“Prevalence and Characterization of Hypoadrenocorticism (HA) in Dogs with Signs of Chronic GI Disease; A Multicenter Study”

– Journal of Veterinary Internal Medicine, June 2020


Key Points:

  • 30% of dogs with hypoadrenocorticism are found atypical (exclusive glucocorticoid deficiency therefore electrolytes are normal).
  • These cases often present with GI signs (anorexia 89%, vomiting 72%, diarrhea 35%). Other signs included abnormal fecal consistency (mucoid stools, tenesmus, hematochezia, melena).
  • GI signs are often chronic (average duration of GI signs of atypical Addisonian is five months). Cause for the GI signs is likely because glucocorticoids are essential for epithelial integrity.

“Atypical Addison’s disease has been found as a cause for chronic GI signs.”

Why This Study Matters: We all tend to think of Addison’s disease as an acute process, but glucocorticoid deficiency (atypical Addison’s disease) often presents with chronic, vague GI signs. Atypical Addison’s disease is much more common than we all expect. Consider hypoadrenocorticism when evaluating chronic or vague GI cases. A baseline cortisol can usually rule out Addison’s disease but if results are flat lined or very low, consider performing a complete ACTH stimulation test.

“Prospective Evaluation of the Influence of Sampling Method on Bacterial Culture Results and Antimicrobial Selection in 52 Dogs with Wounds”

Journal of Veterinary Emergency and Critical Care, February 14, 2020


Key Points:

  • In this study, wound cultures were obtained by three different ways: swab before debridement, swab after debridement and lavage, and swab of actual biopsy.
  • Once results were obtained, clinicians were blinded to the techniques used to obtain the culture and asked to choose antimicrobial therapy based on the results.
  • The study found that different AMOUNTS of bacteria were obtained depending on sampling technique, but there was no significant difference in which antimicrobials were ultimately chosen by clinicians.

Why this Study Matters: It seems counter-intuitive, but wound cleaning and debridement before culture sampling did not significantly alter bacterial culture results. Bacterial culture can be obtained through various techniques –the way you collect the samples will not affect how you ultimately choose antimicrobial treatment.

Do antimicrobial sutures decrease the risk of surgical site infections? According to a recent study in JAVMA, the answer is NO. Suture site infection was around 6% regardless of whether suture had impregnated antibiotics.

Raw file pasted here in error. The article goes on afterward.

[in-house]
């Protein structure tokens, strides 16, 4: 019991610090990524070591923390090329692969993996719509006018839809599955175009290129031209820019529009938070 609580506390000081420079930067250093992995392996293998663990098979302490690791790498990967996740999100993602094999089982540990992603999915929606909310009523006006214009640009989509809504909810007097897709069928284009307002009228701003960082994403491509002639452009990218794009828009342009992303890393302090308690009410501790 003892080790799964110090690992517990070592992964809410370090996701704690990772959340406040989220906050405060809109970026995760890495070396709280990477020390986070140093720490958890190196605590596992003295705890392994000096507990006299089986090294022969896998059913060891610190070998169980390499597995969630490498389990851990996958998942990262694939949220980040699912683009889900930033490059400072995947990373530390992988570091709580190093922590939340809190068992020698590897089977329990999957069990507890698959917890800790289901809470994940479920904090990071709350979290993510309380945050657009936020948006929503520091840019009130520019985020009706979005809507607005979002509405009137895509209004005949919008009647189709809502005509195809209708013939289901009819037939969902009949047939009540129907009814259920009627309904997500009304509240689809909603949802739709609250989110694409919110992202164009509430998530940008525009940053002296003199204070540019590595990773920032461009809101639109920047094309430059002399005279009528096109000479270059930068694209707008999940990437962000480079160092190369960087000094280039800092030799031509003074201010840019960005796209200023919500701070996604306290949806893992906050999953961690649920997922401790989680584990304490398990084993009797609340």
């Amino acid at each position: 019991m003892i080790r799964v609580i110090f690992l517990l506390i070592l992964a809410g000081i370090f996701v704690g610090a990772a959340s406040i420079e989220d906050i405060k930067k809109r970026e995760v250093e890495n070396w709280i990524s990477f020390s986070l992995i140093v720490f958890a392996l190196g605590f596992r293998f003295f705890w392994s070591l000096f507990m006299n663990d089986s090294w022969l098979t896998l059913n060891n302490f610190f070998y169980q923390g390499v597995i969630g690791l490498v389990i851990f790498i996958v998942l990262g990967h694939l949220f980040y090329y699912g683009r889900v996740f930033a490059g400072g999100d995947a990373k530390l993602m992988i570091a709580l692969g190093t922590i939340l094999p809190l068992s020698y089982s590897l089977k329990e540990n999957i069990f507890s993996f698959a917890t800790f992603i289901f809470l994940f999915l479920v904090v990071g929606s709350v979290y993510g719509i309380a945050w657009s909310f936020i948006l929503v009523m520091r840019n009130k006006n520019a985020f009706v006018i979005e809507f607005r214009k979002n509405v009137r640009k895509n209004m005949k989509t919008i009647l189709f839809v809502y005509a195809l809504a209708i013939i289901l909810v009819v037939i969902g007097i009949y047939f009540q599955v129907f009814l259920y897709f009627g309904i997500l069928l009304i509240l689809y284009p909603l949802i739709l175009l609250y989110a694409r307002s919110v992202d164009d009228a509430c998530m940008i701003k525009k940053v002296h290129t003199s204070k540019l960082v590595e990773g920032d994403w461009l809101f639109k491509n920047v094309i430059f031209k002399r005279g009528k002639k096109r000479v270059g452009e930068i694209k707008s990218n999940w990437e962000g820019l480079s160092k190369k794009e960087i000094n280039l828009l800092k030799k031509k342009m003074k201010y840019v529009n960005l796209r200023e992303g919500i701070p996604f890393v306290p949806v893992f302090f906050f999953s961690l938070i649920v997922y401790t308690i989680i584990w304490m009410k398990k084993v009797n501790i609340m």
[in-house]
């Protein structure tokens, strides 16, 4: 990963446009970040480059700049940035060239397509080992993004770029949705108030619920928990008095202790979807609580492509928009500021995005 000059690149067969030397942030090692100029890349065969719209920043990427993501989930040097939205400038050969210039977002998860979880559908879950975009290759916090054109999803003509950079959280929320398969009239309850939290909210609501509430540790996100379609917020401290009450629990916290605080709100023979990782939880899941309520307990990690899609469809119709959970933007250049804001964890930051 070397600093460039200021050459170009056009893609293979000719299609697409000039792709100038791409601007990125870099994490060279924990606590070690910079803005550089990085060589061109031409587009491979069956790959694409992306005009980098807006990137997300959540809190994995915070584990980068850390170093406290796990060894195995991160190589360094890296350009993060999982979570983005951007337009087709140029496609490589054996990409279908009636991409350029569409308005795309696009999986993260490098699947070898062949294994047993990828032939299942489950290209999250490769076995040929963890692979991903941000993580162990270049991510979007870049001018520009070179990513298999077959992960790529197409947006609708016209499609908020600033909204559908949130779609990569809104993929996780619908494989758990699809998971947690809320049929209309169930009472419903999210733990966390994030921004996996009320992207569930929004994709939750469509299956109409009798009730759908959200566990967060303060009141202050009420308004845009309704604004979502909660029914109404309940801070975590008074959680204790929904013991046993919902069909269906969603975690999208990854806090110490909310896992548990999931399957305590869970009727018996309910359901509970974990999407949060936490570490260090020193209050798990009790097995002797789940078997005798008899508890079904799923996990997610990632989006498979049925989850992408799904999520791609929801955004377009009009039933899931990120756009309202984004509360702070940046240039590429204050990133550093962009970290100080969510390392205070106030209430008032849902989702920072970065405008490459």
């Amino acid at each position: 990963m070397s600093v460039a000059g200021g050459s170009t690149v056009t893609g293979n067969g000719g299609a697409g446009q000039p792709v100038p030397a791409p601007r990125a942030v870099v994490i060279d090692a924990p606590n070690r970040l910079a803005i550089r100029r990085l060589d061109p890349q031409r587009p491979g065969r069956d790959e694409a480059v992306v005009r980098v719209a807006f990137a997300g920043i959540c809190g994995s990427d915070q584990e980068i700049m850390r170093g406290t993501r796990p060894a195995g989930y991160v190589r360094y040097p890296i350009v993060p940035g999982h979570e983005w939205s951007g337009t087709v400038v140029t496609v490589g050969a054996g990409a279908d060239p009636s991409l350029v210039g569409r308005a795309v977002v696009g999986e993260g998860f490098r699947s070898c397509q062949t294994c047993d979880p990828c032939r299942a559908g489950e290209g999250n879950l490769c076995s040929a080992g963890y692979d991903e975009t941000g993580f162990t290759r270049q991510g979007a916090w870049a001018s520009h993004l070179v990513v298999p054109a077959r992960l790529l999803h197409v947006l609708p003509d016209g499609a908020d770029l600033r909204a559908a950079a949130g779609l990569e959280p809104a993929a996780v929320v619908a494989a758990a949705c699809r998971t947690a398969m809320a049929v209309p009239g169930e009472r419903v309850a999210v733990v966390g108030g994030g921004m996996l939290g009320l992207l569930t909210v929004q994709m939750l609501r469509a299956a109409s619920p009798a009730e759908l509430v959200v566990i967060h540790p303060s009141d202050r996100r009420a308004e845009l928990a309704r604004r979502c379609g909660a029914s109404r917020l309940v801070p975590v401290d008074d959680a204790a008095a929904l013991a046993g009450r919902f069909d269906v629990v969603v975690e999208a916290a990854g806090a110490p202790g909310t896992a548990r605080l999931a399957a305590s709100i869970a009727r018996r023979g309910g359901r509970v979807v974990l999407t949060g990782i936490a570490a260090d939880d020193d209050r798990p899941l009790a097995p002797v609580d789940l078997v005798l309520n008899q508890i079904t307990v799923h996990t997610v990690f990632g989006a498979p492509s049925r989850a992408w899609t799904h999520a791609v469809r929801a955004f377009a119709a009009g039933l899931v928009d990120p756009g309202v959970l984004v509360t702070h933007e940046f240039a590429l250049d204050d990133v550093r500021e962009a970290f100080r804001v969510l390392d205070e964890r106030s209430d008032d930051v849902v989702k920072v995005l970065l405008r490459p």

“Randomized, Controlled Clinical Trial to Assess the Effect of Antimicrobial Impregnated Suture on the Incidence of Surgical Site Infections in Dogs and Cats” – Journal of the American Veterinary Association, July 2020


“Welfare of Cats 5-29 Months After Perineal Urethrostomy: 74 cases (2015-2017)”

Journal of Feline Medicine and Surgery, 2020


Key Points:

  • Medical management of blocked cats is standard of care initially, but the reality is that 22-35% of cats will ultimately experience another event.
  • Problems however can develop with multiple attempts of medical management (urinary catheterization, cystocentesis etc) which can result in long-standing damage to the urinary system.
  • PU cats have some risk of UTIs (one previous study found rates of 22%), but this was not found to be a significant concern in this study.
  • PU surgery can result in obstruction, but it was only recognized during the immediate post-operative stage. Long term, these cats did not re-obstruct, and owners in this study reported being very happy with the surgical decision.

Why This Study Matters: Most of the time, PU surgery is recommended after the third obstructive event. The problem with this approach is that repeated medical management (i.e. multiple catheterizations and cystocentesis events) can result in long-standing complications and trauma to the urinary tract system. Consider offering PU surgery after the second blockage, before owners have spent too much on medical management. Owners report feeling excellent QOL following PU surgery.

“Retrospective Evaluation of Outpatient Canine Parvovirus Treatment in a Shelter-Based Low-Cost Urban Clinic”

Journal of Veterinary Emergency and Critical Care, February 2020


Key Points:

  • Outpatient protocol offered for parvovirus patients in a shelter setting resulted in an 83% survival rate.
  • Hypothermia was found to be a negative prognostic, but low blood glucose values did not appear to affect survival.
  • Gaining weight, however, reflected improved survival probability (likely reflects hydration status and food intake).

Why This Study Matters: Let’s face it-treating Parvovirus is expensive and often cost prohibitive for many clients. This article evaluating an option we don’t offer enough to clients who cannot pursue hospitalization: an aggressive outpatient protocol.

This protocol required twice daily outpatient visits for SQ fluids, medications, etc., but on average cost approximately $500 in a shelter setting and had decent outcomes. For committed clients who cannot afford hospitalization but are willing to participate in an involved outpatient care protocol, outcomes are quite successful (Protocol from article below.)

ByCaeley J. Melmed, DVM, DACVIM (SAIM)  |  Posted InVeterinarians | TaggedCaeley's Corner, Internal Medicine